For Pirelli & C. SpA, Marco Tronchetti Provera is more than just chairman and chief executive officer. He’s something of a father figure for the Italian tiremaker, and at 67, he’s struck a deal to protect his legacy.
Ever since he married into the company almost 30 years ago, Tronchetti’s life has been inextricably enmeshed with Pirelli. To secure the company’s future, the silver-haired member of the old guard of Italian business tapped China’s global ambitions to engineer an accord to let him reshape the manufacturer one last time. His goal, he says, is Pirelli’s survival as a niche tiremaker, even though it lacks the size of bigger rivals.
“For me, the achievement of my target was to provide a safe future for Pirelli” by protecting it from corporate predators that might “destroy the company,” Tronchetti said in an interview at the company’s headquarters at a converted tire plant in Milan.
The deal is essentially the last stand of Italy’s old business elite. The so-called Salotto Buono (Italian for “fine salon”) used a web of cross shareholdings and layered investment vehicles to maintain their grip on the country’s leading companies. These entrenched interests contributed to the stasis that has led to a cycle of recessions, sapping capital now needed for revival.
Tronchetti, considered one of the last members of that circle of Italian business leaders, adapted those tools to the era of globalization.
“He had no choice but to ally with an international investor to compete long term with global rivals,”said Valter Conca, a professor at Milan’s Bocconi University, who specializes in mergers and acquisitions. “Italian companies must be freed from Salotto Buono’s provincialism and think big.”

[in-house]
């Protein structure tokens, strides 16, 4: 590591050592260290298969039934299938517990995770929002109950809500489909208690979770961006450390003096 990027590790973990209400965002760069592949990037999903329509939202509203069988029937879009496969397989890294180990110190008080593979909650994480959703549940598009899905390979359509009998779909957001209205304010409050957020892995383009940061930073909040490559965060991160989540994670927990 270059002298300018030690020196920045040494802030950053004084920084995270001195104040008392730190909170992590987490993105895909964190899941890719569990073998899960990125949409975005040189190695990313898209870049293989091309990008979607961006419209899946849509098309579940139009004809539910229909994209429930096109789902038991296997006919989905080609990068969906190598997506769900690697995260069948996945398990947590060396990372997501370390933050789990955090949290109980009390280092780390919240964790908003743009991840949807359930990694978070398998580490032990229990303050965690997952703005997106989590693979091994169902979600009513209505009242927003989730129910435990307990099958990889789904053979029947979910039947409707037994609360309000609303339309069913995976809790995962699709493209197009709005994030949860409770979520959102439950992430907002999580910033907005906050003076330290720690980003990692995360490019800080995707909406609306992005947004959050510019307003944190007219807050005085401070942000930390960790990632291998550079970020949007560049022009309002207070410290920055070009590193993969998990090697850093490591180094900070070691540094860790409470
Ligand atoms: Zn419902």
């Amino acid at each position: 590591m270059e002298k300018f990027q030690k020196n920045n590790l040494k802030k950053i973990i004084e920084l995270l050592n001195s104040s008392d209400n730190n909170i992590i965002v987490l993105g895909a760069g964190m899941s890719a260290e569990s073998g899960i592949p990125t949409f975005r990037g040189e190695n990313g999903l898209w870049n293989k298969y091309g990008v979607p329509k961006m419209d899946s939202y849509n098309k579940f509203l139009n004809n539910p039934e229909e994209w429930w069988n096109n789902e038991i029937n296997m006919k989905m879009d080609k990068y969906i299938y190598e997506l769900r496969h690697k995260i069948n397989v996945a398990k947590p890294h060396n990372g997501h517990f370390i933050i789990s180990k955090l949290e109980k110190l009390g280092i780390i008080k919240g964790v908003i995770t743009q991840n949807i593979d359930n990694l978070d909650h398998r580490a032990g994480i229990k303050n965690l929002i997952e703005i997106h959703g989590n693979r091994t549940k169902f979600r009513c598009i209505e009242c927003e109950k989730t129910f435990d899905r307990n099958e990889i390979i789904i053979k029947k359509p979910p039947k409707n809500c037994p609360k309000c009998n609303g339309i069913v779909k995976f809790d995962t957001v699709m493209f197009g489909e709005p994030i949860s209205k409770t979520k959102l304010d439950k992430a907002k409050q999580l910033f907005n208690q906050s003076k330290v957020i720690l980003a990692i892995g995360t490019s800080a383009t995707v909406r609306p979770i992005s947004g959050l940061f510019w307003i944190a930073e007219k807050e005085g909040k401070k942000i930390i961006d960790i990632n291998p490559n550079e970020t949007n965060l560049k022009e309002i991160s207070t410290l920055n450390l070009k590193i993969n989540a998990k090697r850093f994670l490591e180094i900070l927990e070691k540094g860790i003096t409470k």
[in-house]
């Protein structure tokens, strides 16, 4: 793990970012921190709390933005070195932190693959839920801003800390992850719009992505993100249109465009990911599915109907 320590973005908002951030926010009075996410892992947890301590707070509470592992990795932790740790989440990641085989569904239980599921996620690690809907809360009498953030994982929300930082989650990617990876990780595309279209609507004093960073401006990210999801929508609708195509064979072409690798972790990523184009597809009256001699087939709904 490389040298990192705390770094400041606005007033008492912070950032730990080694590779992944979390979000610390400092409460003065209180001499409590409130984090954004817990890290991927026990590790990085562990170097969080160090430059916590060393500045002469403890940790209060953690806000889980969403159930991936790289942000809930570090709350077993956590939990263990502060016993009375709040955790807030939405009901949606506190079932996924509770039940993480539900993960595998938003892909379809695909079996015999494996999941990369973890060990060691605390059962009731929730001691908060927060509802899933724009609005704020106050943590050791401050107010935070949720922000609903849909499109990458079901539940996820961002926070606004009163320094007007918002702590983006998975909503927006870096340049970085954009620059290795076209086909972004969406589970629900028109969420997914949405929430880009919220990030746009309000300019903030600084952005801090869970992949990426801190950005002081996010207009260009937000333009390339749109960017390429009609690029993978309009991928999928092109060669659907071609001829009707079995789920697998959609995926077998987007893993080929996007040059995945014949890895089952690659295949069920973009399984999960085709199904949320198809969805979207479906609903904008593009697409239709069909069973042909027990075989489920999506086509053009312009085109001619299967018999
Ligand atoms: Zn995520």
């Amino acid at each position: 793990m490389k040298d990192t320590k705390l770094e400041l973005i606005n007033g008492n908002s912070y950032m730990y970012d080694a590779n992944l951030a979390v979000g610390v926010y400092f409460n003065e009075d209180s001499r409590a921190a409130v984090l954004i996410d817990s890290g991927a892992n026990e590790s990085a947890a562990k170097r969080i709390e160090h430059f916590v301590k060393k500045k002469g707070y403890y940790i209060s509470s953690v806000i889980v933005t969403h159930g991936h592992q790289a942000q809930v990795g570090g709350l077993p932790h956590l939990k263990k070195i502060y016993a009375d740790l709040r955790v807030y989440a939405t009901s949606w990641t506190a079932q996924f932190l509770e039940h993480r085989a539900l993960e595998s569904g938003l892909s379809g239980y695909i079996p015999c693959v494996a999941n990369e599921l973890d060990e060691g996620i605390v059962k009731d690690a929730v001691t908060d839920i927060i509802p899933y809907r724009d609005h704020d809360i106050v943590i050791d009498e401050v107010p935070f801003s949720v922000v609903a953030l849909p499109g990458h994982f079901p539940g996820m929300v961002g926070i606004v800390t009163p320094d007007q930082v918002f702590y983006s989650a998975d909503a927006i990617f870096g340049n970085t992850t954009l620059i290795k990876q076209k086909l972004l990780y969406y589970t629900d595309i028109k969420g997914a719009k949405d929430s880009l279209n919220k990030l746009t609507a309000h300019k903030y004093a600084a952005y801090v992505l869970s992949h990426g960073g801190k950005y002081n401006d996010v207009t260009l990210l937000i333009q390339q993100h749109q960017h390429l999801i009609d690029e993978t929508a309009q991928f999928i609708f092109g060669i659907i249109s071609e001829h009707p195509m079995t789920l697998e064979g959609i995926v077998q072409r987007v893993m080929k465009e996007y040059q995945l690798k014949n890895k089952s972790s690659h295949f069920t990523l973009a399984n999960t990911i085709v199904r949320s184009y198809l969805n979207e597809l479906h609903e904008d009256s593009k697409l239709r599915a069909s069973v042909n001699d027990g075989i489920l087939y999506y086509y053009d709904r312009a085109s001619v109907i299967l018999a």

Under the agreement, ChemChina -- a state-owned chemical giant that makes everything from pesticides to latex to resins for plastics -- provides the bulk of the funding in the deal that values Pirelli at 7.4 billion euros ($8 billion). At the center is Tronchetti, who will keep management control for at least four years before handing over to a successor.
His goal is to combine the technology of Pirelli’s undersized truck-tire business with the scale and growth potential of ChemChina’s Aeolus Tyre unit. Pirelli would own a stake in that entity and manufacture solely high-end car tires for elite brands like Ferrari, McLaren and Bentley.
The deal almost didn’t happen. When ChemChina came calling three years ago, Pirelli’s patriarch impressed his counterpart Chairman Ren Jianxin with a tour of a factory in Settimo Torinese in the Piedmont region, where tires for Ferrari and Bentley are made. But the structure that Tronchetti put in place to ensure control made a deal unworkable and ChemChina walked away.
That put one of Italy’s most prominent businessmen -- who appears in tabloids with his third wife, Tunisian-born model Afef Jnifen -- to shift to smaller deals to maintain his grip on the company. Last year, he brought in an investment company controlled by Russian oil company OAO Rosneft to buy out Clessidra SGR SpA. The private-equity company helped Tronchetti end a dispute with the Malacalza family, which was critical of his leadership.